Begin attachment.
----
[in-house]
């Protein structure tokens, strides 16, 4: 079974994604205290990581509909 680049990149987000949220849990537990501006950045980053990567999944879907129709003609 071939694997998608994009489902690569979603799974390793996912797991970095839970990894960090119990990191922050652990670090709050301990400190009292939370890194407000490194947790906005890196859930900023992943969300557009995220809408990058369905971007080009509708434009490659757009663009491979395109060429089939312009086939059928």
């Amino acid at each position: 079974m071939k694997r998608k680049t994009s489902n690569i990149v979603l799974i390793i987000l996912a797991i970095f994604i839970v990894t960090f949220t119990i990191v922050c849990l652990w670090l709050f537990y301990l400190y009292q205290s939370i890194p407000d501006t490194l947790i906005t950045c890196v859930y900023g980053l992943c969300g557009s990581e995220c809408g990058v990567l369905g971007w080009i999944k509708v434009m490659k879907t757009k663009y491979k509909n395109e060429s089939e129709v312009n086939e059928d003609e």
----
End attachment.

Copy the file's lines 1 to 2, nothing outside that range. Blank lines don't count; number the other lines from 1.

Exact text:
[in-house]
């Protein structure tokens, strides 16, 4: 079974994604205290990581509909 680049990149987000949220849990537990501006950045980053990567999944879907129709003609 071939694997998608994009489902690569979603799974390793996912797991970095839970990894960090119990990191922050652990670090709050301990400190009292939370890194407000490194947790906005890196859930900023992943969300557009995220809408990058369905971007080009509708434009490659757009663009491979395109060429089939312009086939059928």